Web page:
Enterprise zones – a good move?
25th March 2015
Is locating in an enterprise zone the ideal solution for a fast-growing business?
The new-style enterprise zones were brought in by the Government in 2012 as a way of stimulating investment and the local economies in selected areas across the country.
There are currently 24 enterprise zones in the UK, including four in Yorkshire and Humberside – the Sheffield City Region Enterprise Zone, the Leeds City Region Enterprise Zone at Aire Valley, the Humber Renewable Energy Cluster and the Humber Green Port Corridor.
The Government outlines a series of benefits for companies who base their businesses at enterprise zones. These include:
- Up to 100% business rate discount worth up to £275,000 per business over a 5 year period
- Simplified local authority planning, for example, through Local Development Orders that grant automatic planning permission for certain development (such as new industrial buildings or changing how existing buildings are used) within specified areas
- Government support to ensure that superfast broadband is rolled out throughout the zone, and, if necessary, public funding
The Government has also extended the deadline so that any business which relocates to an enterprise zone before March 2018 will be able to get the full five years’ worth of business rate discounts.
Certain enterprise zones also allow 100% tax relief for businesses making large investments in plant and machinery.
It sounds like a decent deal for companies, so should you think about basing your business at an enterprise zone?
There are a couple of key factors which you should immediately take into consideration when making such a decision.
First of all, as well as aiming to help stimulate the local economy, enterprise zones are also designed to foster growth in certain business sectors.
For example, the Humber Renewable Energy Super Cluster Enterprise Zone is focused on agrifood, energy, retail & logistics and transport while the Leeds City Region Enterprise Zone is centred on business services, energy, pharmaceuticals and healthcare.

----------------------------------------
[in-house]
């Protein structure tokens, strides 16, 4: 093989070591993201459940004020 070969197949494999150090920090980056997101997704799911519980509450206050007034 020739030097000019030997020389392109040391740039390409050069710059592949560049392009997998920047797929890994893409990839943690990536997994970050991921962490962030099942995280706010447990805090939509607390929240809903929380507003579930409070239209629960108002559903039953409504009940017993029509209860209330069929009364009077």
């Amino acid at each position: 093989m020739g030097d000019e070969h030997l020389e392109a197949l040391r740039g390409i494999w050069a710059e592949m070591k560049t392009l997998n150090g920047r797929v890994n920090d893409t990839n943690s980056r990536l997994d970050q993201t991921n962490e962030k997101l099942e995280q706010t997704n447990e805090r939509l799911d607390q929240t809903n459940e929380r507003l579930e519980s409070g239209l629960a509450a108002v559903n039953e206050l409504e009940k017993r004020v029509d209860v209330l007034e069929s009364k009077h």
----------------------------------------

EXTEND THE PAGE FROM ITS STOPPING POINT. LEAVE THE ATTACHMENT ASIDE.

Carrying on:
If your business operates in the sectors covered by a specific enterprise zone, locating your company at that zone could help you when recruiting additional staff and may help to foster collaborations with fellow companies in your industry.
On the other hand, if your business is in a completely different sector then you won’t be able to access these benefits.
In a similar vein, if an enterprise zone operates in exactly your sector but is located some distance from key suppliers or customers, you will have to weigh up those opposing factors before making your move.
Another thing to consider is the fact that enterprise zones tend to be located on previously undeveloped sites so you need to take a good look at the state of the zone infrastructure – are the link roads and access routes already in place? Are the groundworks in? Will you be able to hit the ground running as soon as you move in?
At Ward Hadaway, we are advising a strategic landowner on their involvement with the development of an enterprise zone so we know from experience how important these factors are to unlock the economic potential of an area and to persuade businesses to move in.
Of course, one of the advantages of moving to a new site is that you may have a greater opportunity to expand your premises in line with the growth of your business than could be the case in more established locations. There may also be more scope to create bespoke buildings suited to your particular requirements.
Enterprise zones are also the focus of a lot of investment and attention from Local Enterprise Partnerships, local authorities and developers so there is the potential for your business to benefit from this activity and exposure.
There is no doubt that enterprise zones represent an interesting and potentially very useful addition to the property options available to businesses.
However, whether you choose to locate at one of these zones or decide to look elsewhere, you will still need to look at fundamentals such as whether to buy or lease a property, the terms on which you move in to the property, how flexible your occupation is and how all this fits in with your company’s operational and financial requirements.
Sound professional advice from experienced legal advisors can help with all of these issues – and save you valuable time to concentrate on growing your business.
* This article first appeared in a supplement on the Yorkshire Fastest 50 Awards 2015.
Please note that this briefing is designed to be informative, not advisory and represents our understanding of English law and practice as at the date indicated. We would always recommend that you should seek specific guidance on any particular legal issue.
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